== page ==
Fleetwood Mac’s siren soars with her first solo album Bella Donna.
by Blair Jackson
THE VIEW FROM THE living room of Stevie Nicks’ Marina del Rey condominium is spectacular. As far as the eye can see there is nothing but an endless expanse of sand, ocean and sky. It is probably as close to a truly peaceful place as can be found in the Los Angeles area. Inside, the golden rays of late afternoon sun cast a glow on the warm pinks and beiges that dominate the room. Two rooms away is the bustling nerve center of the household, where workers have been handling phone calls and a stream of interviewers awaiting an audience with the hottest-selling artist in rock and roll.
Actually, the word “audience” is terribly unfair, because it implies pretension, and Stevie Nicks doesn’t leave a pretentious bone in her body. Though she has been a platinum selling artist for six years as a member of Fleetwood Mac, and her face has been steadily gracing the covers of magazines as long, the Stevie Nicks I interviewed for two and one-half hours recently seemed remarkably unaffected by success and candid! almost to a fault. ,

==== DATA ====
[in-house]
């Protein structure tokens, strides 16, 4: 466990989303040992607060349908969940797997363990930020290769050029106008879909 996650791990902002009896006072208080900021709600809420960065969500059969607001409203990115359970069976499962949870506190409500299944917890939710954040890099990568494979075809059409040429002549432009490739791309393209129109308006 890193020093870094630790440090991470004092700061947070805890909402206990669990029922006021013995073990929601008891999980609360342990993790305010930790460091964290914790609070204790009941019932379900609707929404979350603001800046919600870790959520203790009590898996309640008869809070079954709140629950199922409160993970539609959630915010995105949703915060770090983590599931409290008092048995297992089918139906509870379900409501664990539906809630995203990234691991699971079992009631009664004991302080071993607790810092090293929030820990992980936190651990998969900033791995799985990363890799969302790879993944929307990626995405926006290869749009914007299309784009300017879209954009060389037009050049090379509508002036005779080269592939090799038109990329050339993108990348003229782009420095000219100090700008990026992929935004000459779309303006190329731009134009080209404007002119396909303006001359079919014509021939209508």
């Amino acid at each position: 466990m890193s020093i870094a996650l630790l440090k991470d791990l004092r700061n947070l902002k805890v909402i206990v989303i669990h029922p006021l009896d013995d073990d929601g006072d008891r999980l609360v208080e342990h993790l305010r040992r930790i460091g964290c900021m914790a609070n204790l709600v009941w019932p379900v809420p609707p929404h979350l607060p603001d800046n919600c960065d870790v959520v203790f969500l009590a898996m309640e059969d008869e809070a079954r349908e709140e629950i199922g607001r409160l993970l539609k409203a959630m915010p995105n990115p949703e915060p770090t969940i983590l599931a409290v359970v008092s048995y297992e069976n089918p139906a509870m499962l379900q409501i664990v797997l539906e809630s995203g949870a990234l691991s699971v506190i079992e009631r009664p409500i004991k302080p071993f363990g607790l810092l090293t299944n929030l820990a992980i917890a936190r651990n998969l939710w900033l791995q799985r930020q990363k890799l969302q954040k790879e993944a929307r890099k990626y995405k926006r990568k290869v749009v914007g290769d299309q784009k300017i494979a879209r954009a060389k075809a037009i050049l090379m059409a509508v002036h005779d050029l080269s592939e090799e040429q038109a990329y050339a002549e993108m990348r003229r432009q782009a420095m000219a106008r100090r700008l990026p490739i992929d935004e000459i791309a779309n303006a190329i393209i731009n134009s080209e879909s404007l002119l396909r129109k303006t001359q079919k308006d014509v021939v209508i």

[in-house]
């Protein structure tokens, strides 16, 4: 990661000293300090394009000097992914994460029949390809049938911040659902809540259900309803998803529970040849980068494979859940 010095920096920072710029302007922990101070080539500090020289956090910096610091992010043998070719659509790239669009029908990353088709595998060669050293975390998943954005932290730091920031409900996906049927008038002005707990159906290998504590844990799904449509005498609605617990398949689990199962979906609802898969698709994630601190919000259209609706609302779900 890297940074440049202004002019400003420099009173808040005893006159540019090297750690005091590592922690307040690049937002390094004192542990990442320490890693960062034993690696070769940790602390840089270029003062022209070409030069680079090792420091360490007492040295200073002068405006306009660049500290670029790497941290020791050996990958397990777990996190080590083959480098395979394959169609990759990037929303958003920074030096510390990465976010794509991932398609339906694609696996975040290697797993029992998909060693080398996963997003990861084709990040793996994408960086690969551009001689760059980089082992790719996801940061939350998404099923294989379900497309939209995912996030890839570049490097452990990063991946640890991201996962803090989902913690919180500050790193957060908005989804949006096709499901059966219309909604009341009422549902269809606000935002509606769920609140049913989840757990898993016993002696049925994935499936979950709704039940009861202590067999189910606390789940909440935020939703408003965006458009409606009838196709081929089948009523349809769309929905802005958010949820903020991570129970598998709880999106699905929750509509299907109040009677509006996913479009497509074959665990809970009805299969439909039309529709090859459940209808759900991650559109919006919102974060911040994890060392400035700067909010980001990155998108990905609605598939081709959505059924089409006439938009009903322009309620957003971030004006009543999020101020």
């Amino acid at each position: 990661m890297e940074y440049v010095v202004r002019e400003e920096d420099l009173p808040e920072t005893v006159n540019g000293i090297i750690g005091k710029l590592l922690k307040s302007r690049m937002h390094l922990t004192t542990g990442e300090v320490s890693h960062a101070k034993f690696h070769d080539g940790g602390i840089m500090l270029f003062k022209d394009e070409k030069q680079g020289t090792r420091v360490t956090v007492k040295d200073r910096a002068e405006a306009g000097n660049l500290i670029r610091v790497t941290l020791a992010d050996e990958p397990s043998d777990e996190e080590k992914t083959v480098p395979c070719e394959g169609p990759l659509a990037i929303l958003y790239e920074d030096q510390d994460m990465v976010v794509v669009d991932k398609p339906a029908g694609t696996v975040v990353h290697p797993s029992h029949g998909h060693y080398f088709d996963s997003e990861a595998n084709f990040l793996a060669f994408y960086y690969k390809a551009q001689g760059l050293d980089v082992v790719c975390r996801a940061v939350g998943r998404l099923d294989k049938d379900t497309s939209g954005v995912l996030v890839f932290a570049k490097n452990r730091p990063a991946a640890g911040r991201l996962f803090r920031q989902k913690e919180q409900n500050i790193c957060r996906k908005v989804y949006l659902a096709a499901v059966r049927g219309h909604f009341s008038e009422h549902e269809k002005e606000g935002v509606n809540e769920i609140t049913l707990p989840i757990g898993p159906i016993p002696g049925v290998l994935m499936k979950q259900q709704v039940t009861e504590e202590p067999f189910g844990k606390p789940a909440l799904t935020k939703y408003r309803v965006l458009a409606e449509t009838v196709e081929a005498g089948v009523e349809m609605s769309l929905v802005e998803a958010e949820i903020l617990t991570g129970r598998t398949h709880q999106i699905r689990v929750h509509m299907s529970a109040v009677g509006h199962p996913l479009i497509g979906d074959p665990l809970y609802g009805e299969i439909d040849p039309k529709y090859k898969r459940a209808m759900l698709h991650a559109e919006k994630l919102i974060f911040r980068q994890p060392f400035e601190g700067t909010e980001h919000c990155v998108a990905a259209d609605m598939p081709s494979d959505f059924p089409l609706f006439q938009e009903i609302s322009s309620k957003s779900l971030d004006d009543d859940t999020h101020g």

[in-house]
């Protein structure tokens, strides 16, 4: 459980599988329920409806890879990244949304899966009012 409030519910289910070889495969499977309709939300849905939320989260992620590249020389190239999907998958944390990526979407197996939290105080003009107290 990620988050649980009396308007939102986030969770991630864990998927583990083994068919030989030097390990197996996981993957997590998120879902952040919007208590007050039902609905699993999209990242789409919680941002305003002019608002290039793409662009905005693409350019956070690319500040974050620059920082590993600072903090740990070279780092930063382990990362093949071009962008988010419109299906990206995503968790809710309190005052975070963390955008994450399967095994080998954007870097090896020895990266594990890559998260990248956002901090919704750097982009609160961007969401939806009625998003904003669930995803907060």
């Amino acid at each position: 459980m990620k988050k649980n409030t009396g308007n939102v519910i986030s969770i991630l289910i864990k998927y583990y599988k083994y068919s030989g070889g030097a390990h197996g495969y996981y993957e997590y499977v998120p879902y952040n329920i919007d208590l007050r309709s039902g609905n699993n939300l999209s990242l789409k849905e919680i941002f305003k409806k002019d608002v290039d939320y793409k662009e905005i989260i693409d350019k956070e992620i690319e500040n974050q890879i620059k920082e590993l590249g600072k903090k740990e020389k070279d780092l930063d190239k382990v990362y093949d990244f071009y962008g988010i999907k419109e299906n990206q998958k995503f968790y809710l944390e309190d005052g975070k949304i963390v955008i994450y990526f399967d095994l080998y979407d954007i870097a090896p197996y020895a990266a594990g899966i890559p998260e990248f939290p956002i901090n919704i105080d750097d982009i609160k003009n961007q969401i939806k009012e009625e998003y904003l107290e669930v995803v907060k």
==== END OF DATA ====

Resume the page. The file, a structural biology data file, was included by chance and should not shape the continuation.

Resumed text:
Her first solo album, Bella Donna, is already a smash hit — it is sitting at – Number One on Billboard’s chart as this is being written, and it looks like it will only he a week or two before –Stop Draggin’ My Heart Around,– the gutsy, rock single that she sings as a duet with the song’s author, Tom Petty, also hits Number One. A new Fleetwood Mac album is due this fall, too, so it looks, as though the airwaves will belong to Stevie Nicks for the next several months.
Nicks’ rise to fame was a relatively-quick one. She and Lindsey Buckingham moved to Los Angeles in the early ’70s after several years as members of the once-popular Bay Area hand Fritz. ‘They cut an album as a duo (still available on Polygram) and then were asked to join Fleetwood Mac, which was struggling following the departure of Bob Welch. The first album the new five-piece Mac made Fleetwood Mac, was an enormous hit, thanks largely to the presence of Nicks and Buckingham, whose songwriting and singing totally dominated the LP. “Rhiannon,” a swirling Nicks tune about a Welsh witch, immediately established Nicks as one of the top women singer-songwriters in rock. Continue reading